Meet UR Pathology Alumni, Drs. David Wilbur and Margaret Fallon
Drs. David Wilbur and Margaret Fallon first crossed paths in medical school at the University of Rochester. They later married and joined the Pathology faculty at URMC.
Today they have children, grandchildren, and successful careers as pathologists in New England. We recently spoke with Wilbur to learn more about how his time at UR made a lasting impact on his personal and professional life.
Led by Drs. Leon Wheeless and the late Dr. Stanley Patten (former chair and director of cytology), UR was a leader in analytic cytology research in the 1970s and 80s.
Wilbur later joined a team that developed the first automated cytology instrumentation approved by the FDA. This technology is now used every day in the laboratory of his employer, Massachusetts General Hospital.
One of Wilbur's interests is telepathology, through which a pathologist can send a digital image of a slide that’s normally viewed under a microscope to anywhere online.
“It allows for consultation, education, quality assurance and proficiency testing," he said. "Almost anything we do with glass slides can be done with digital pathology."
Since most of the pathologists in the world reside in the United States, the need for these kinds of services is growing. Less prosperous countries with few pathology resources, especially subspecialization, can now access expert consultation in a matter of minutes.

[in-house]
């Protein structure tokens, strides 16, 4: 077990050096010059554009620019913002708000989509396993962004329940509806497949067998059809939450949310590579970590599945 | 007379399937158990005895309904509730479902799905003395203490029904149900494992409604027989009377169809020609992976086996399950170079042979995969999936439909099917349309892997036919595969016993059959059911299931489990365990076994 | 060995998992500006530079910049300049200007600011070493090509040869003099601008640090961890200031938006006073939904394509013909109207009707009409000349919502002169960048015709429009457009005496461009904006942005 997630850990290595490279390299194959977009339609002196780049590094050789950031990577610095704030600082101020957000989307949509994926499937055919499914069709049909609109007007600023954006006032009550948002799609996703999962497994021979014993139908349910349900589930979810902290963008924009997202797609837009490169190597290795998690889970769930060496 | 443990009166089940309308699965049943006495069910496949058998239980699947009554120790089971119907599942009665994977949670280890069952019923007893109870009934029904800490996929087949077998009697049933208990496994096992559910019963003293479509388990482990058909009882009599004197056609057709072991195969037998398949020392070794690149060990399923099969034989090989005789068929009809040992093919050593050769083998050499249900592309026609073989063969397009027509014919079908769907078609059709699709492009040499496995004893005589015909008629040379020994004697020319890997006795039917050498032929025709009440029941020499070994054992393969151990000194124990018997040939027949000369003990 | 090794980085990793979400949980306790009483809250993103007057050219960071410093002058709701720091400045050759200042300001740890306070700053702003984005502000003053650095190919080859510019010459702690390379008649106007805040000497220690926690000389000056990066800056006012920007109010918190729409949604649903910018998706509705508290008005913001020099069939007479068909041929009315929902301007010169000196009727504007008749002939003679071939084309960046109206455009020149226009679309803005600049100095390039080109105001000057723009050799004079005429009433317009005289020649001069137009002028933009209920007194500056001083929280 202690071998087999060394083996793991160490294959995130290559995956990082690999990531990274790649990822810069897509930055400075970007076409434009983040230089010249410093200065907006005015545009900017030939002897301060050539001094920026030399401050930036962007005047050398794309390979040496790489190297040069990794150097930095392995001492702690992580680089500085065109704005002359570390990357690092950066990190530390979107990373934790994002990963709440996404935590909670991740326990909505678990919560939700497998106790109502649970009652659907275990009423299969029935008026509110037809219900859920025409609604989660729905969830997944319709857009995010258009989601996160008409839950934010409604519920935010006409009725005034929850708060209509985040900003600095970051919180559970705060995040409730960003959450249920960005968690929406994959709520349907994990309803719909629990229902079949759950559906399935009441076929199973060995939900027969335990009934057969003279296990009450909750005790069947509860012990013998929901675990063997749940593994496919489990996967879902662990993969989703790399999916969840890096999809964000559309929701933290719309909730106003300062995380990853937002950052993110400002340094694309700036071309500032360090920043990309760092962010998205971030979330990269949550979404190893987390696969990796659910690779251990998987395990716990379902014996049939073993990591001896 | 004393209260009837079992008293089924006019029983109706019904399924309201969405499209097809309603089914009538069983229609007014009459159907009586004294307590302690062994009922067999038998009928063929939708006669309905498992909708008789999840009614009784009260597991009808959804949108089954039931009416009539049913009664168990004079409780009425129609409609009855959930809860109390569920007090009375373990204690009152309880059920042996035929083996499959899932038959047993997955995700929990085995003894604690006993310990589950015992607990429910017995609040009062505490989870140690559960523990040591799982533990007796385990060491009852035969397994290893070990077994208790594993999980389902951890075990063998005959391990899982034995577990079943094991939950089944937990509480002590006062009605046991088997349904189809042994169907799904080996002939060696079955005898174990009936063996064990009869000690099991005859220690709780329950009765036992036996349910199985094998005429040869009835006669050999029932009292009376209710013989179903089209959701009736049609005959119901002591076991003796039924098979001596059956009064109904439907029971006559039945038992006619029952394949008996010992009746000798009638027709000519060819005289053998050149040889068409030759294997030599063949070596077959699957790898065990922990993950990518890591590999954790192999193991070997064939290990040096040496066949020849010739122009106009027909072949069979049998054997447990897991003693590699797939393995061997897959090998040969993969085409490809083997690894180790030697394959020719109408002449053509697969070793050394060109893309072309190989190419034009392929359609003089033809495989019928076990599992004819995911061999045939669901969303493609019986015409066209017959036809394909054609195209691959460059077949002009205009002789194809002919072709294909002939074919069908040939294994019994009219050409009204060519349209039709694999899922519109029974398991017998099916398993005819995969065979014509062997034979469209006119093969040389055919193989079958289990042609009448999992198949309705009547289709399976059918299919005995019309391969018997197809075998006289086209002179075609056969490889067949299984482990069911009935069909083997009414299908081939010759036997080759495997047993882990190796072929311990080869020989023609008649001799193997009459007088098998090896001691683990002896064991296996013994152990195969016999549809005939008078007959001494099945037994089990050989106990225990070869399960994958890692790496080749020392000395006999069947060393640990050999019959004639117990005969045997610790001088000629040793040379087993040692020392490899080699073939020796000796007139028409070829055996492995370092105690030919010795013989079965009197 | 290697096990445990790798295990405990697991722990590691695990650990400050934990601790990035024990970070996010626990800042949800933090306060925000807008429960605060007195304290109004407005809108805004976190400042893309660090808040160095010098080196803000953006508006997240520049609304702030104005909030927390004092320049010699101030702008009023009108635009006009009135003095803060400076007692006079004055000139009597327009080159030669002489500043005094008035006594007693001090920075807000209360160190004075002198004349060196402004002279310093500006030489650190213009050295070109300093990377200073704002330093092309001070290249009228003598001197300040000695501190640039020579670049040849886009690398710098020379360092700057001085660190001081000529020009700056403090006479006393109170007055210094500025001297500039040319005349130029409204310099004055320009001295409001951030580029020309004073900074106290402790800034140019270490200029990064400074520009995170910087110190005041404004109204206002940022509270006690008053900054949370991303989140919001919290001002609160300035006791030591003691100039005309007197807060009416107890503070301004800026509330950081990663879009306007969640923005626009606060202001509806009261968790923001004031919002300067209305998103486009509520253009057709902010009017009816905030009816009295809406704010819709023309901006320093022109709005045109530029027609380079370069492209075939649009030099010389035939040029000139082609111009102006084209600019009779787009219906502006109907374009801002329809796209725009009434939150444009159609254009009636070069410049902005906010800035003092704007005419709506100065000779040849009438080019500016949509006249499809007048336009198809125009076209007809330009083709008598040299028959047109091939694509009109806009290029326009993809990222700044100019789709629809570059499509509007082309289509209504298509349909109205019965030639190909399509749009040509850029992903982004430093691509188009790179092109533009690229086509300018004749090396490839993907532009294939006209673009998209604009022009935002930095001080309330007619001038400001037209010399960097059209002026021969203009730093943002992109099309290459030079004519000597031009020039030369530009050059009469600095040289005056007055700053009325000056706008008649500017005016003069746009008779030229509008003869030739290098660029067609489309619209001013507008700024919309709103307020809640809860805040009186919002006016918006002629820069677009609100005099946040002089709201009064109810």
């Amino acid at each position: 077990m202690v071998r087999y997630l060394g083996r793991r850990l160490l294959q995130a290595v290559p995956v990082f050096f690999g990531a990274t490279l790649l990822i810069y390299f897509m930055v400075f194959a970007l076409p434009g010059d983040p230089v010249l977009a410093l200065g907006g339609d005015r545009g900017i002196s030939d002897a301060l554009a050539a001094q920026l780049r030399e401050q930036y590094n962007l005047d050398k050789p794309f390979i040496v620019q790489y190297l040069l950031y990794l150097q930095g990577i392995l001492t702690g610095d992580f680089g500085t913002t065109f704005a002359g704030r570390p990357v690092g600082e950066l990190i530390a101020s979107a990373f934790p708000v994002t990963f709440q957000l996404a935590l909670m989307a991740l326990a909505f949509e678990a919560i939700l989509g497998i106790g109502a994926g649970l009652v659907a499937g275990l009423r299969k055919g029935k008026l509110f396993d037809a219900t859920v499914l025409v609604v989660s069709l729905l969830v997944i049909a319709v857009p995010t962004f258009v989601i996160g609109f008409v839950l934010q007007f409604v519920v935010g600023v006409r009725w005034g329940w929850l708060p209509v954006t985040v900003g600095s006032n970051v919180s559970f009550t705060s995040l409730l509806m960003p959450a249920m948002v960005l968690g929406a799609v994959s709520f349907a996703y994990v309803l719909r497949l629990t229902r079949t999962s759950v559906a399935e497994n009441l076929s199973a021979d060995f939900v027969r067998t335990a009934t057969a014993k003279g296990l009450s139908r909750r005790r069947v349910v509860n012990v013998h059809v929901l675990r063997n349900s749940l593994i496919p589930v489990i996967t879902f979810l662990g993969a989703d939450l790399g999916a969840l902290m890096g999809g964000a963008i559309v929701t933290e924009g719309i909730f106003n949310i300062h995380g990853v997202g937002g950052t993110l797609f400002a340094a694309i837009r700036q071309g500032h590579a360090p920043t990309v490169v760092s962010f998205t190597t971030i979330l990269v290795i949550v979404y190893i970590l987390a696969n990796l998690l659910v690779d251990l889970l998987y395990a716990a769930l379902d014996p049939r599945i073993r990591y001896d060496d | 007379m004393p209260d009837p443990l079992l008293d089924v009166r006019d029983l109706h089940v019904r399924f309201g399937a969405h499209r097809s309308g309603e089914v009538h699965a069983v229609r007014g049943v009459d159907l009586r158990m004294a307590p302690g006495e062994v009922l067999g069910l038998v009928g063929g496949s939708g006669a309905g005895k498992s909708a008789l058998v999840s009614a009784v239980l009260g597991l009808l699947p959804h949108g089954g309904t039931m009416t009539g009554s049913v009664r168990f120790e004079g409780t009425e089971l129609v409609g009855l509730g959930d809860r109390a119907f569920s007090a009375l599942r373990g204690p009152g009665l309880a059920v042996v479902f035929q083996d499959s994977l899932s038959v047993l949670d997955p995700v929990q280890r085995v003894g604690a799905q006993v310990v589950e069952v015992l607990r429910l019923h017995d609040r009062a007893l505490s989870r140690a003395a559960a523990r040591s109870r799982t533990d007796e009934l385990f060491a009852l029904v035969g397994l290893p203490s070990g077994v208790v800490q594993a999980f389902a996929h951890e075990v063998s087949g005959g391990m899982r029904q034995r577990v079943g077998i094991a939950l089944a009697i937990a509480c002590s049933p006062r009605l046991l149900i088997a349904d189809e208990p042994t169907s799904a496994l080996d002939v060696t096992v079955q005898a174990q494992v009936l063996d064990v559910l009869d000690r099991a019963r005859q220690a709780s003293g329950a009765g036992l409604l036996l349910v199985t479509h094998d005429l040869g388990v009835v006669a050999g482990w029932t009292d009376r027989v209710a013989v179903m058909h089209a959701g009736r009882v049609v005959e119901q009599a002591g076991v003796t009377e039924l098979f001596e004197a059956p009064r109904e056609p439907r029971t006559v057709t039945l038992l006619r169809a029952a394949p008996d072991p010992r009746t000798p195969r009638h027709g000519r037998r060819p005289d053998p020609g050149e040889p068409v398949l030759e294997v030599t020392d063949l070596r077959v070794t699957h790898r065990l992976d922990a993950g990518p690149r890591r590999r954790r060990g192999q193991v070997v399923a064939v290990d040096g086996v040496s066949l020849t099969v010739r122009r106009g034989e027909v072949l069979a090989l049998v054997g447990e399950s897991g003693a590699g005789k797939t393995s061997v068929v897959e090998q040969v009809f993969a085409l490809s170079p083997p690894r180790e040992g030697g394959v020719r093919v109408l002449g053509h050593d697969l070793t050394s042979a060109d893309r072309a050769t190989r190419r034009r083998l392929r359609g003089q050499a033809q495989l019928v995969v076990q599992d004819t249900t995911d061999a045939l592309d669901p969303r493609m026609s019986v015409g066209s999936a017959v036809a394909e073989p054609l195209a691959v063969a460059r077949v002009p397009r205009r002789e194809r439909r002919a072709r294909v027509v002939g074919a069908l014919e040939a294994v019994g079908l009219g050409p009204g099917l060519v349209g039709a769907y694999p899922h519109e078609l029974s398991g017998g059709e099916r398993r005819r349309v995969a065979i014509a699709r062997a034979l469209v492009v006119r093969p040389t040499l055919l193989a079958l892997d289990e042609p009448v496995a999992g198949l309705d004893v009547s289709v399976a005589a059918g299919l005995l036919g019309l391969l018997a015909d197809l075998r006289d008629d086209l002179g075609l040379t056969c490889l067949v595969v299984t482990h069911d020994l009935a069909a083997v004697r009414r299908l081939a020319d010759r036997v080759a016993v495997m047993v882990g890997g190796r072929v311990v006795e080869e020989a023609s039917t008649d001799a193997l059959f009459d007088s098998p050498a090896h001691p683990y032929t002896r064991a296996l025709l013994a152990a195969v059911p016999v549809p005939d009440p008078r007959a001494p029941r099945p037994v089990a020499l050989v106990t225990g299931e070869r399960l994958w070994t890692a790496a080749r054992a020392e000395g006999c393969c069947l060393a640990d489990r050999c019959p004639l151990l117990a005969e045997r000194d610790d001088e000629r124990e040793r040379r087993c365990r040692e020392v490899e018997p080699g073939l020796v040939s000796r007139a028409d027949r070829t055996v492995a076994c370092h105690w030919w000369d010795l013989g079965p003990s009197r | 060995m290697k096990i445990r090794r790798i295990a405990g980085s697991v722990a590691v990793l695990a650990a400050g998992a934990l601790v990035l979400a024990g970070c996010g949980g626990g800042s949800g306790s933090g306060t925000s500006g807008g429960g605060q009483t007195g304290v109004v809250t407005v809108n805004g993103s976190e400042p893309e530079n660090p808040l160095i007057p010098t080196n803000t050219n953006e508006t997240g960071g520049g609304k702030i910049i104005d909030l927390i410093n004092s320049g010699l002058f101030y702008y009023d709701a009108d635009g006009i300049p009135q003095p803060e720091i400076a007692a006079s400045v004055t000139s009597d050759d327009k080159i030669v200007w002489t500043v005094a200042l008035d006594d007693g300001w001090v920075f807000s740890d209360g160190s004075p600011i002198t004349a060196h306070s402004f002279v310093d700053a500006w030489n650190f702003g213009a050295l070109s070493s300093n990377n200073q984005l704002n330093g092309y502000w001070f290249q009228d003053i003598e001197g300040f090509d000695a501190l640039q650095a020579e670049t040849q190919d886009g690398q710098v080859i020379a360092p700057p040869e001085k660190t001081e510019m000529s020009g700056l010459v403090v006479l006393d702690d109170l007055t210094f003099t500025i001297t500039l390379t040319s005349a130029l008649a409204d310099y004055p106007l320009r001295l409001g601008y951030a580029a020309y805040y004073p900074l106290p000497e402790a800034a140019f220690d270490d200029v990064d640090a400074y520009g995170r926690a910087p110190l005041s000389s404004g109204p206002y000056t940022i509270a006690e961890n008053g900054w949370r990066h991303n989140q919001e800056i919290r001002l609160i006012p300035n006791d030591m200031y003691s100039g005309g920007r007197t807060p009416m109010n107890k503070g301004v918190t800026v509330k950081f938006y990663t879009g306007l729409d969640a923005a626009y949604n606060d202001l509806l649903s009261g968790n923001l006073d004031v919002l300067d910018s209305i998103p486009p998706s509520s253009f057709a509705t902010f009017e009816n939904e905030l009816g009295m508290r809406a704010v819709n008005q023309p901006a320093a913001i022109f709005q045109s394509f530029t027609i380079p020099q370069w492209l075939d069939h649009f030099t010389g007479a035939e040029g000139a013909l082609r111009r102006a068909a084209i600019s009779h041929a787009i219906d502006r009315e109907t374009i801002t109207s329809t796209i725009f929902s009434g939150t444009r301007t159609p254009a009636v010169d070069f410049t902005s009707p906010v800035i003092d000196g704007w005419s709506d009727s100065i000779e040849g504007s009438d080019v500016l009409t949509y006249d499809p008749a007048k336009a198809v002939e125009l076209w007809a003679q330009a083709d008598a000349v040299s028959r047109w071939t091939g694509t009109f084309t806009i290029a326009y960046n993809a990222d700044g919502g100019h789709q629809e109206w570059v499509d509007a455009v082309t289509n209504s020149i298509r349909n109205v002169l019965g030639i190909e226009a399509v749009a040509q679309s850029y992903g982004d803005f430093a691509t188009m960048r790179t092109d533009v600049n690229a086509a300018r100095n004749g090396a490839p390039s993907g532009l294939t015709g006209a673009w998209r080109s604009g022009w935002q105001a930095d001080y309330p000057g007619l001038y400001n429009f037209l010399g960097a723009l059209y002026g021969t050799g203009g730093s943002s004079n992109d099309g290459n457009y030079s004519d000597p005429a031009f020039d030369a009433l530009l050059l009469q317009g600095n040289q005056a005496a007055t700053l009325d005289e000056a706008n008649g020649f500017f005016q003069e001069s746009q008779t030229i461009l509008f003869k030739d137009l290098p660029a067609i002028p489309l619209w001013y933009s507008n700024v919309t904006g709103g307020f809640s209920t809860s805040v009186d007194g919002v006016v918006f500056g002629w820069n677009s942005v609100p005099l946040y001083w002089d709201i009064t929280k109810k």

Wilbur joined Mass. General Hospital and Harvard Medical School in 2001 as the director of cytopathology and later became the director of clinical imaging in 2011.
When asked what has stuck with him about training and working at UR, he recalls the words of Dr. Patten, who once said, “What do you mean you don’t have time to do this? There are evenings and weekends!”
Dr. Patten passed away in 1997, but his advice still rings in Wilbur’s ear. “I have him talking to me over my shoulder,” he said. “Every time I don’t think I have time to do something, he’s here telling me I do.”
Despite its competitive reputation, Wilbur says Mass General shares some of the same family-oriented qualities that made his experience enjoyable.
“I think when I go looking for jobs (which I hopefully won’t have to do again) the ideal position I would look for would be the collegial place that I found when I was a resident and junior attending at Rochester," he said.
He and Fallon now live in southern New Hampshire. Dr. Fallon commutes to Manchester, NH, and works as a surgical and hematopathologist in a private pathology group practice.
They have two sons, Scott, a radiologist at Strong/FF Thompson, and Jeff, a businessman in New York City. They enjoy their five grandchildren and a house on Keuka Lake where they plan to one day retire.
As you might expect of a pathologist couple, Wilbur and Fallon have a microscope on their dining room table. How often does it get used, we asked Wilbur? “All the time,” he said.
Bethany Bushen |